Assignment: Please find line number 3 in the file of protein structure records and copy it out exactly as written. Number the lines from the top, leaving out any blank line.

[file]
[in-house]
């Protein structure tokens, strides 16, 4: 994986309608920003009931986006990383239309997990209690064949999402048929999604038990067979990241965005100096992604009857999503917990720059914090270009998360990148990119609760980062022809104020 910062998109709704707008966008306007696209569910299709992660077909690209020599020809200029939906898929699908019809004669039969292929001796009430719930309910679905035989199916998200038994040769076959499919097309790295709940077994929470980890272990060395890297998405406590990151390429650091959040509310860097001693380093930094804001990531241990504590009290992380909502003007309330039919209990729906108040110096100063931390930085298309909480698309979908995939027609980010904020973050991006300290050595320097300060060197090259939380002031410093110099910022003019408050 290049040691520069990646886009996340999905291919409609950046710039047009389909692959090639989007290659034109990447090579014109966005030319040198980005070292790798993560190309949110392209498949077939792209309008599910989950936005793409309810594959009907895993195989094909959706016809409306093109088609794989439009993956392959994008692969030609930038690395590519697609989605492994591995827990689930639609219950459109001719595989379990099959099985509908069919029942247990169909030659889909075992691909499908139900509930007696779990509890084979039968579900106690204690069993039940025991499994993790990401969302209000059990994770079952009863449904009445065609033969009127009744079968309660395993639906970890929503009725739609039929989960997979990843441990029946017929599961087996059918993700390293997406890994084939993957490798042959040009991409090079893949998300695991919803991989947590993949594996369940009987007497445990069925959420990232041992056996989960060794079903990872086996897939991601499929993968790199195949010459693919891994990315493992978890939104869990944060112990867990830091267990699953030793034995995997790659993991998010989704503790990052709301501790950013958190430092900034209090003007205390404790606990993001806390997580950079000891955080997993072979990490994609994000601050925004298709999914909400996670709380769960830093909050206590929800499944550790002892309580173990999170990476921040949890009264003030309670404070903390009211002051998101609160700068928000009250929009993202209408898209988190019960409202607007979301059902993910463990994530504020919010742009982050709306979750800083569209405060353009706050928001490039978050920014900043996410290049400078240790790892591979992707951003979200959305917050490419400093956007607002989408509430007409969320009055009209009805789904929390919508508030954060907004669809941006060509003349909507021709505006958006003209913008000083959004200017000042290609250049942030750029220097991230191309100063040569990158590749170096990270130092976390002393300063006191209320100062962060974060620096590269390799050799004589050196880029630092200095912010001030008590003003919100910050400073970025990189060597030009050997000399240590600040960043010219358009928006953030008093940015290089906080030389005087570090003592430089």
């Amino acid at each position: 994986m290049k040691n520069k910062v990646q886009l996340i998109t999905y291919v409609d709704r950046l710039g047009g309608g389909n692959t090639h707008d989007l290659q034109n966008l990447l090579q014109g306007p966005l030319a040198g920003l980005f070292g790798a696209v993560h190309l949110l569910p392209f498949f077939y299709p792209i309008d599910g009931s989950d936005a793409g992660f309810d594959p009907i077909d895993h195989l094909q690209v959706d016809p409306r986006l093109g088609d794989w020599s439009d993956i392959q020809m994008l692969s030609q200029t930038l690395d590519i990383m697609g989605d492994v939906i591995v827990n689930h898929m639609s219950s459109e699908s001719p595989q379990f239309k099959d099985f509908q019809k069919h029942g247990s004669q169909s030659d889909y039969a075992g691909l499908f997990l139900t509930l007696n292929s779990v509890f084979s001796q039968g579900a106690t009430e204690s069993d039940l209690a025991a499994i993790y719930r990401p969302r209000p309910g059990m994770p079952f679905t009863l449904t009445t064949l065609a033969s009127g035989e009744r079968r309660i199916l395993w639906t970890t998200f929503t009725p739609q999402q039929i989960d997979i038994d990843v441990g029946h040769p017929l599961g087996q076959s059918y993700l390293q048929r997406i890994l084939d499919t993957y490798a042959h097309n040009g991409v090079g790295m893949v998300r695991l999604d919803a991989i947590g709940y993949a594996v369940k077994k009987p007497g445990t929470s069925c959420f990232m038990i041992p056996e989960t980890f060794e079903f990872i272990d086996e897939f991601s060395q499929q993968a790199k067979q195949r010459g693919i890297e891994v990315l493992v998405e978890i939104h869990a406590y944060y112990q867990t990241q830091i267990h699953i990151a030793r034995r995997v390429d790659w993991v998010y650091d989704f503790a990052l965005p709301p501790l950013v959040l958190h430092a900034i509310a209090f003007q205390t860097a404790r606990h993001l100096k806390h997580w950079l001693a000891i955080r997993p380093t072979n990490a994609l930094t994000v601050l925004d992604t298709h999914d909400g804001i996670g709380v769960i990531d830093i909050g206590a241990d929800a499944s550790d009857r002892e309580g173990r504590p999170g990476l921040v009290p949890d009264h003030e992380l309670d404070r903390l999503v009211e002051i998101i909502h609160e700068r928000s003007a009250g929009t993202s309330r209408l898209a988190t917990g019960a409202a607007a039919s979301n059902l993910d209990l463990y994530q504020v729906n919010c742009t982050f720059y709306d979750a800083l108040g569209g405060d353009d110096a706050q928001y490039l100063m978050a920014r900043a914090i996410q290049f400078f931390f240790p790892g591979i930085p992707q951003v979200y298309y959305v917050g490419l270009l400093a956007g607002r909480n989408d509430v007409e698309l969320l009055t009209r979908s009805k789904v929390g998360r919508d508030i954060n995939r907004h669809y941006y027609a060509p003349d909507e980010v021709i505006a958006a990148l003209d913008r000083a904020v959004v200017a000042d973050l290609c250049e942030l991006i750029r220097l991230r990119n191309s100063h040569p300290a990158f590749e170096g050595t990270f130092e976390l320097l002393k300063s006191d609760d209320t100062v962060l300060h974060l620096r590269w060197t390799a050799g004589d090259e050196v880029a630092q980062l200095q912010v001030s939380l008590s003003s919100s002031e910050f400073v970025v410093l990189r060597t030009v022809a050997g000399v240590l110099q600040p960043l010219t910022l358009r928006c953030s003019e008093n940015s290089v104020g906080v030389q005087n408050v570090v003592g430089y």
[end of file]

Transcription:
């Amino acid at each position: 994986m290049k040691n520069k910062v990646q886009l996340i998109t999905y291919v409609d709704r950046l710039g047009g309608g389909n692959t090639h707008d989007l290659q034109n966008l990447l090579q014109g306007p966005l030319a040198g920003l980005f070292g790798a696209v993560h190309l949110l569910p392209f498949f077939y299709p792209i309008d599910g009931s989950d936005a793409g992660f309810d594959p009907i077909d895993h195989l094909q690209v959706d016809p409306r986006l093109g088609d794989w020599s439009d993956i392959q020809m994008l692969s030609q200029t930038l690395d590519i990383m697609g989605d492994v939906i591995v827990n689930h898929m639609s219950s459109e699908s001719p595989q379990f239309k099959d099985f509908q019809k069919h029942g247990s004669q169909s030659d889909y039969a075992g691909l499908f997990l139900t509930l007696n292929s779990v509890f084979s001796q039968g579900a106690t009430e204690s069993d039940l209690a025991a499994i993790y719930r990401p969302r209000p309910g059990m994770p079952f679905t009863l449904t009445t064949l065609a033969s009127g035989e009744r079968r309660i199916l395993w639906t970890t998200f929503t009725p739609q999402q039929i989960d997979i038994d990843v441990g029946h040769p017929l599961g087996q076959s059918y993700l390293q048929r997406i890994l084939d499919t993957y490798a042959h097309n040009g991409v090079g790295m893949v998300r695991l999604d919803a991989i947590g709940y993949a594996v369940k077994k009987p007497g445990t929470s069925c959420f990232m038990i041992p056996e989960t980890f060794e079903f990872i272990d086996e897939f991601s060395q499929q993968a790199k067979q195949r010459g693919i890297e891994v990315l493992v998405e978890i939104h869990a406590y944060y112990q867990t990241q830091i267990h699953i990151a030793r034995r995997v390429d790659w993991v998010y650091d989704f503790a990052l965005p709301p501790l950013v959040l958190h430092a900034i509310a209090f003007q205390t860097a404790r606990h993001l100096k806390h997580w950079l001693a000891i955080r997993p380093t072979n990490a994609l930094t994000v601050l925004d992604t298709h999914d909400g804001i996670g709380v769960i990531d830093i909050g206590a241990d929800a499944s550790d009857r002892e309580g173990r504590p999170g990476l921040v009290p949890d009264h003030e992380l309670d404070r903390l999503v009211e002051i998101i909502h609160e700068r928000s003007a009250g929009t993202s309330r209408l898209a988190t917990g019960a409202a607007a039919s979301n059902l993910d209990l463990y994530q504020v729906n919010c742009t982050f720059y709306d979750a800083l108040g569209g405060d353009d110096a706050q928001y490039l100063m978050a920014r900043a914090i996410q290049f400078f931390f240790p790892g591979i930085p992707q951003v979200y298309y959305v917050g490419l270009l400093a956007g607002r909480n989408d509430v007409e698309l969320l009055t009209r979908s009805k789904v929390g998360r919508d508030i954060n995939r907004h669809y941006y027609a060509p003349d909507e980010v021709i505006a958006a990148l003209d913008r000083a904020v959004v200017a000042d973050l290609c250049e942030l991006i750029r220097l991230r990119n191309s100063h040569p300290a990158f590749e170096g050595t990270f130092e976390l320097l002393k300063s006191d609760d209320t100062v962060l300060h974060l620096r590269w060197t390799a050799g004589d090259e050196v880029a630092q980062l200095q912010v001030s939380l008590s003003s919100s002031e910050f400073v970025v410093l990189r060597t030009v022809a050997g000399v240590l110099q600040p960043l010219t910022l358009r928006c953030s003019e008093n940015s290089v104020g906080v030389q005087n408050v570090v003592g430089y």